In the article discussed in this paper we see how a person in power takes advantage of his position for personal gain.
Henry M. Paulson was the Treasury secretary during the Bush Administration. He was also a major shareholder of Goldman Sachs. Mr. Paulson wanted to make it seem as if his ethical standards were implacable. He sold all his shares of Goldman Sachs and vowed not to get involved in any issues associated with the investment banking sector since he had many friends and colleagues in the industry. Getting involved in issues associated with the investment banking sector would constitute a conflict of interest ethical violation. A conflict of interest occurs when a person has a conflict between his private interest and the individual public obligations (Answers, 2009). The Treasury secretary was in the middle of the entire bailout package scandal. When the government allocated $85 million dollar of the bailout money to the American International Group (AIG), Mr. Paulson’s former employer, Goldman Sachs, received millions of dollars in debt collection from AIG as a consequence of the bailout package deal.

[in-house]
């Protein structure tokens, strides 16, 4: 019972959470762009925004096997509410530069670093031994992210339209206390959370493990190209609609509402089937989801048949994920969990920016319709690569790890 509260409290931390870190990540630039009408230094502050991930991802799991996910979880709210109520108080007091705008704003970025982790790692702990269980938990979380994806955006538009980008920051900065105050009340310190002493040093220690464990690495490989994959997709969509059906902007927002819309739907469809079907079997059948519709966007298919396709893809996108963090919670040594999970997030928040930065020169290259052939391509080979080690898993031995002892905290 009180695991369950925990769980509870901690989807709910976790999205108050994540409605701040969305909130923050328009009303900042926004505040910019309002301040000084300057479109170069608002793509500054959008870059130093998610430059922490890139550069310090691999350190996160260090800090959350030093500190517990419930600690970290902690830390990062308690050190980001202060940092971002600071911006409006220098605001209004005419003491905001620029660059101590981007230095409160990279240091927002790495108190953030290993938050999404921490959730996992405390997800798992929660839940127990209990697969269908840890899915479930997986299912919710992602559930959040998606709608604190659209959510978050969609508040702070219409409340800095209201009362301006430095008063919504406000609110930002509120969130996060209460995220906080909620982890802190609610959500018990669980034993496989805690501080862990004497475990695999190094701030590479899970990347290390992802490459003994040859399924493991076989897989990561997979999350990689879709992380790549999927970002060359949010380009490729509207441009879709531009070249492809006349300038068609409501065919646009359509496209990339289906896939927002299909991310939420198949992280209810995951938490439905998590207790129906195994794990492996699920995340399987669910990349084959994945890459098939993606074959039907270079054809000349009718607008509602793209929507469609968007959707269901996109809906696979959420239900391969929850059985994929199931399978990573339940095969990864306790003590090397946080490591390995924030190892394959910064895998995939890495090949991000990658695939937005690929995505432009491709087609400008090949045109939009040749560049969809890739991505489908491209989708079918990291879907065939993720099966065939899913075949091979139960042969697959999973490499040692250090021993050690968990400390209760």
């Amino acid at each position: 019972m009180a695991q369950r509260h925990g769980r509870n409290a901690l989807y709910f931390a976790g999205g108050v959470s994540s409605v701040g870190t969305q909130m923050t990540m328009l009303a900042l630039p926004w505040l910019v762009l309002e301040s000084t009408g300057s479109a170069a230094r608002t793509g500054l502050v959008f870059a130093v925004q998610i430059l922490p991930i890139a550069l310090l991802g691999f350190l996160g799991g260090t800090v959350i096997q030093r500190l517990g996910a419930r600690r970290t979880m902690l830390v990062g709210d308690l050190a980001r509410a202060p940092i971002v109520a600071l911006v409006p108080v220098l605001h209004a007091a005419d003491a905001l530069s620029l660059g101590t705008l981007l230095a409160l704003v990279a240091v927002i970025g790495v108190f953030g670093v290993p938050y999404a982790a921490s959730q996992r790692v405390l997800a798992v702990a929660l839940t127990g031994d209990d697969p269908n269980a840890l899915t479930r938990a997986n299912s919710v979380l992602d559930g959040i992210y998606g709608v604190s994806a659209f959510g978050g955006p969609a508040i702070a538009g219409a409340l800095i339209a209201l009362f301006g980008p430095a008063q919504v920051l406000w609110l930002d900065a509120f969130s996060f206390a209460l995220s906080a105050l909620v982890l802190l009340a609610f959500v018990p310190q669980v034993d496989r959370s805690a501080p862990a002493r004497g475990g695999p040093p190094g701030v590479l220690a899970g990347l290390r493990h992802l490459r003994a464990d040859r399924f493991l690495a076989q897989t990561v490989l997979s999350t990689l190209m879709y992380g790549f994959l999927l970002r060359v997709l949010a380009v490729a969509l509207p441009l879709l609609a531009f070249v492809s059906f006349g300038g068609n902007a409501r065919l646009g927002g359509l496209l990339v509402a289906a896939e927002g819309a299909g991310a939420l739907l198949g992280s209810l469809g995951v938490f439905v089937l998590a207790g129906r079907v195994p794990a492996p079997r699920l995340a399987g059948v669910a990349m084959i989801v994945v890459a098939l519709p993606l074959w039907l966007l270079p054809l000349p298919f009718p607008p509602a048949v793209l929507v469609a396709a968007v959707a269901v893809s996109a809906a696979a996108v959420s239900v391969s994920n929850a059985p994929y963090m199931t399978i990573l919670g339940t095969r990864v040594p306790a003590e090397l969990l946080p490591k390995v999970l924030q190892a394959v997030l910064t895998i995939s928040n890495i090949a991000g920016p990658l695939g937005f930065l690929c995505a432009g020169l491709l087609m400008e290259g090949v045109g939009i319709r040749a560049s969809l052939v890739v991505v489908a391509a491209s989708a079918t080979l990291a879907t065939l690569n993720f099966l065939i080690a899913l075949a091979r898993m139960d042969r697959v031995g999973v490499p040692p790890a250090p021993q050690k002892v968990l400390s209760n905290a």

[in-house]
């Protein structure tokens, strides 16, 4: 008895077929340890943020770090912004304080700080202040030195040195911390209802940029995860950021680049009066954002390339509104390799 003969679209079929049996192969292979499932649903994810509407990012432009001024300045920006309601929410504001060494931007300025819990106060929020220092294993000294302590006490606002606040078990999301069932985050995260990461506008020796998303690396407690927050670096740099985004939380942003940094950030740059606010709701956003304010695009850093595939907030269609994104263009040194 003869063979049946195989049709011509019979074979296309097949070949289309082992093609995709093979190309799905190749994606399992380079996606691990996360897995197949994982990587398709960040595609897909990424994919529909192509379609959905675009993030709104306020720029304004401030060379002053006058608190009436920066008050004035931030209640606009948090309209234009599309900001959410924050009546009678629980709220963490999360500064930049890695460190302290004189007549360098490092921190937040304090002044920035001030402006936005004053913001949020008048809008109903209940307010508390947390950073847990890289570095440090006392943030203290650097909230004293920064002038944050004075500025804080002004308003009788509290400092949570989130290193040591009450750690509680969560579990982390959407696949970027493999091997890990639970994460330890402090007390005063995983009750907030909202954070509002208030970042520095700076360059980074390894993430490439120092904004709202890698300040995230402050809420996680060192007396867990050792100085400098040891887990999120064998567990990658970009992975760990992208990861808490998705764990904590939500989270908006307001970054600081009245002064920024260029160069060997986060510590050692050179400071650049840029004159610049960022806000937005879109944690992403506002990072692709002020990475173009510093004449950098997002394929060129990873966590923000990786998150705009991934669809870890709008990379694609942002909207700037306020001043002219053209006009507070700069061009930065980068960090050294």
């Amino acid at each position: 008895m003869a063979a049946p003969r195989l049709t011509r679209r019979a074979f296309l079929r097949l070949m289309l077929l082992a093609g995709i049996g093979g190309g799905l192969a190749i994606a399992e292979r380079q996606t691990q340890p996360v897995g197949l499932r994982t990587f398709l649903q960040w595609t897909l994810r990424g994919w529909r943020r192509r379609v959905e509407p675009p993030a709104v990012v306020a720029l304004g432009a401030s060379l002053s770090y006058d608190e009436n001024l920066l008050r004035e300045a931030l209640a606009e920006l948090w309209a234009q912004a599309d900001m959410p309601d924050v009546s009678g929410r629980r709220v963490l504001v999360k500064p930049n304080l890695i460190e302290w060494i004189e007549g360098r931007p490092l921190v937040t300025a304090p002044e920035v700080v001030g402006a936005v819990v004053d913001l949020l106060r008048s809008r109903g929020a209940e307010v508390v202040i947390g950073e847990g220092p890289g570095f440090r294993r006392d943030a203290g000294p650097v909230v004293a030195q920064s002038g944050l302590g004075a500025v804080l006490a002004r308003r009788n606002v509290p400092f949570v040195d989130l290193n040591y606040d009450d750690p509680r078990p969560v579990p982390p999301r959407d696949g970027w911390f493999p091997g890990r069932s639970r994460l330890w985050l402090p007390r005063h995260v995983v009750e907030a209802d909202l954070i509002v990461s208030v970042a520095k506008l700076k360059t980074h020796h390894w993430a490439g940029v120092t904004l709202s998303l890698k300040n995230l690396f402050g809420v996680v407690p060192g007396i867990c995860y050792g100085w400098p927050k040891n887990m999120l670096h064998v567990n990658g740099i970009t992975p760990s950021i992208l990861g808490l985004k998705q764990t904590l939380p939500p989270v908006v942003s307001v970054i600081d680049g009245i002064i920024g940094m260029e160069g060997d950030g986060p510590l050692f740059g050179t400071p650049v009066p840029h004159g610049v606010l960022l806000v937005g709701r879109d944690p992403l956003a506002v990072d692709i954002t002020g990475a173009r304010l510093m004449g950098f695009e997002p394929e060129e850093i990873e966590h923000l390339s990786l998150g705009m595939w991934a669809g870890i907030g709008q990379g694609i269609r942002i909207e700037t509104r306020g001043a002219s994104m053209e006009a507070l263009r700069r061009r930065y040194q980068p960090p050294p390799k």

Even though Henry Paulson claims he did nothing wrong and that his actions were not unethical in any way because he was simply doing his job as secretary of treasury, many Wall Street experts believed Goldman Sachs received preferential treatment during the entire process. During the AIG bailout package took place Mr. Paulson spoke the CEO of Goldman Sachs over two dozen times (Morgenson & Van Natta, 2009). The amount of phone calls exceeds by a lot the conversations the governmental official had with any other Wall Street executive. Mr. Paulson claimed he received an ethics waiver. To me this waiver seems like a cheap excuse because the treasury secretary’s actions were clearly an ethical violation since his former employer was receiving preferential